Have you ever wondered how to introduce yourself or what to say about yourself in an interview?
It can be a bit of a challenge, even when it seems simple.There are many situations where you may need to give a presentation about yourself. In this article, we'll focus on job-related cases. Below, you will find practical tips to help you with your self-introduction.
What is a self-introduction?
Before we dive deep into self-presentation, let’s start with a short explanation. Each time you meet someone new and don’t have a third party to introduce yourself, you should come up with a self-introduction. In a few sentences, you cover the most essential things others should know about you (name, position, professional background, etc.). Every time you say who you are, what you do, and why you’re here - it’s a self-introduction.
When to introduce yourself?
Let’s name four professional situations, depending on the context when you should provide a self-introduction. Each time when you’re:
- Applying for the job (i.e., at the beginning of the interview);
- Meeting someone new (i.e., you’re new in the team);
- Giving the presentation/speech;
- Networking during the event.
This article will elaborate on the first situation, so interview self-introduction.
9 tips on how to introduce yourself in an interview
Okay- let’s get down to business.
Once you familiarize yourself with those tips, you are ready for any self-introduction speech during the interview.
1. Start with research about the company (including culture)
Believe me - you don’t want to attend the job interview unprepared unless you’re not taking it seriously. Good preparation starts with research on the company - what they do, what they aim for, and what culture they have. Check at least the company website and a few social media to see if you’re aligned with the company's vision and values.
2. Dress and act appropriately
Checking company websites brings even more value - exploring how the company communicates with the audience (i.e., posts on the company’s Facebook fan page) is a good clue.
Once you notice their communication style is more formalized or rather informal, you know whether it’s welcome to work some humor into your speech or stay formal (be careful with that, though! It’s a professional situation, and not every joke is acceptable). Also, you can conclude how to dress - whether to wear a white shirt or dress more casually - if you’re not sure, you can always ask a recruiter about the dress code.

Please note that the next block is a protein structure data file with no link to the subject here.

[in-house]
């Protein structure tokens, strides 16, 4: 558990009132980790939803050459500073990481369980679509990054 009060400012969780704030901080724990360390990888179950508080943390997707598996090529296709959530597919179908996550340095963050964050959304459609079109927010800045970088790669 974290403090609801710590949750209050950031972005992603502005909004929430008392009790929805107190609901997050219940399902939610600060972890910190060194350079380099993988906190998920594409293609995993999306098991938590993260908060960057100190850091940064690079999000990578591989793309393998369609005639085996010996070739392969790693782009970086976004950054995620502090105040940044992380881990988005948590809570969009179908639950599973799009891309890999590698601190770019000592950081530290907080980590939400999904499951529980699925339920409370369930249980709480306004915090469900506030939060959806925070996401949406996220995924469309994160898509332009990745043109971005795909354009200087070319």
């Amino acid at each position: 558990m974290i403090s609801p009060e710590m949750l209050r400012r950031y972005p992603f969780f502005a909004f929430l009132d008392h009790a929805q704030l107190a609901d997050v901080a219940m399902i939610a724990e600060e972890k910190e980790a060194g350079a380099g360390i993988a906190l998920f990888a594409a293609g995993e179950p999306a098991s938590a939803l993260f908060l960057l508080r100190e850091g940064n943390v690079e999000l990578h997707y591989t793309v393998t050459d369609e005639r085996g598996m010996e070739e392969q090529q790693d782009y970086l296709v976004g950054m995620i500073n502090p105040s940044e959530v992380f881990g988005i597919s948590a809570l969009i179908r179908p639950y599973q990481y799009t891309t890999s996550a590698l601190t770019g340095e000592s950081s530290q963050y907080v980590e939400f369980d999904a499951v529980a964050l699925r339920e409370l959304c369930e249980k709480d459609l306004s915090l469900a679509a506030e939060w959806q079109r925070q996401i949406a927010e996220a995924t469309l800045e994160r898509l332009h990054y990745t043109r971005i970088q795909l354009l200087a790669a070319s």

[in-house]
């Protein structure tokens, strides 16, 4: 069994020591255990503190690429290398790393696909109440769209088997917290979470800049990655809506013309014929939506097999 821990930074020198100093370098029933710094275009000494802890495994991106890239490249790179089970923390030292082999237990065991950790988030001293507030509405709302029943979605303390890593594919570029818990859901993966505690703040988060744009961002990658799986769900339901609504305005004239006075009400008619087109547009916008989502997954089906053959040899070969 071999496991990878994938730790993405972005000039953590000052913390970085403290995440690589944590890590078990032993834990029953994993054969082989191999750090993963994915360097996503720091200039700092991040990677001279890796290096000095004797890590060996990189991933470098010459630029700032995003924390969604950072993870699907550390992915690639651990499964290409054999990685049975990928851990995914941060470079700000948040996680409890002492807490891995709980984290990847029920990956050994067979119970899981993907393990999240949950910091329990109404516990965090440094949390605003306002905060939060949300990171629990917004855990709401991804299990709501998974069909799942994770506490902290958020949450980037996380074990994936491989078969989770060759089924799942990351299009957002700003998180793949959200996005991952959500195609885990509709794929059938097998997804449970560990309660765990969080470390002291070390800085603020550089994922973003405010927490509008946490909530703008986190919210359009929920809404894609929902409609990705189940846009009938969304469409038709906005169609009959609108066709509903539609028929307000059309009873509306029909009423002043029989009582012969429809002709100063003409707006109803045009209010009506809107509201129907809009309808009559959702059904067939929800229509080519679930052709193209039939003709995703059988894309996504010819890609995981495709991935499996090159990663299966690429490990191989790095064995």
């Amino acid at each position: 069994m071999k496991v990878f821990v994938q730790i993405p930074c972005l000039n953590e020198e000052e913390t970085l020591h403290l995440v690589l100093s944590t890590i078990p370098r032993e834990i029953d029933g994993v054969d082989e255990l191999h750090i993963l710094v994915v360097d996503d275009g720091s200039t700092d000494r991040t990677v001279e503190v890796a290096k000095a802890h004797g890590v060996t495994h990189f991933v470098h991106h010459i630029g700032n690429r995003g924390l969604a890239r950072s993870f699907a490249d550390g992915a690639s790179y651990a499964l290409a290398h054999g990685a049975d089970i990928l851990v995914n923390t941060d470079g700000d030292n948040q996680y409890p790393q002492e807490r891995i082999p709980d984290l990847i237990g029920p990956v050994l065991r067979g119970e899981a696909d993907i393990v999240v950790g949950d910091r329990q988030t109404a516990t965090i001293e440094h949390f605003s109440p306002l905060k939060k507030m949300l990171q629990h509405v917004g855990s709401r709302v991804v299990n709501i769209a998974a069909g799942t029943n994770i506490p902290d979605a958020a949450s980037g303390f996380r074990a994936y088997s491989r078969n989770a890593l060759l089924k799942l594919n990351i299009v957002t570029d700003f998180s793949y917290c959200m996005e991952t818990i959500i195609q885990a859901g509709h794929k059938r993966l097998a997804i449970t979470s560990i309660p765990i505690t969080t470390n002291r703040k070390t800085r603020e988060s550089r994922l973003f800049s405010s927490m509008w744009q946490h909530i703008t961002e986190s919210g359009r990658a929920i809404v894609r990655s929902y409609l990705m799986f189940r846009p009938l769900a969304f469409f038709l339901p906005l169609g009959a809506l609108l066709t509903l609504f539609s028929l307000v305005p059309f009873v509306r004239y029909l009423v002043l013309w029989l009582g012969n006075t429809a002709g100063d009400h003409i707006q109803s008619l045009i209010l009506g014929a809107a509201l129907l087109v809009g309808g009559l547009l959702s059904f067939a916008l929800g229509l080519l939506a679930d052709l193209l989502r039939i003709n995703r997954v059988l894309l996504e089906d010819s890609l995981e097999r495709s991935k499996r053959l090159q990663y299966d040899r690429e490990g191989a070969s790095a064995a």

3. Listen actively and keep eye contact
We know, we know - it sounds like a commonplace, but each of us should be aware of those two fundamental rules regarding communication. Firstly, when you listen actively and answer or comment appropriately, you show respect and involvement. Secondly, when you keep eye contact, you show interest. Easy and essential, right?
4. Remember to smile - be confident and kind
Have you ever talked with someone having a grumpy cat expression? Have you enjoyed this? Well…
You know what they say - a smile is a powerful tool. Even though it’s a bit of a cliché… it’s true. When you’re smiling (honestly and naturally), you spread positive energy around you and seem more confident. This is a good start to come across as the right candidate for a job.
5. Be honest
A lie has no legs - probably everyone heard it hundred times, mostly when we were kids. We can also apply it to the interview conditions - there is no sense in hiding the truth, no matter which side of the table or Zoom call you’re taking. Sooner or later, true will see the light, and you don’t want to leave anyone with bad taste. At Tidio, one of our core values is “Play fair,” which also means being honest with each other.
6. Be aware of body language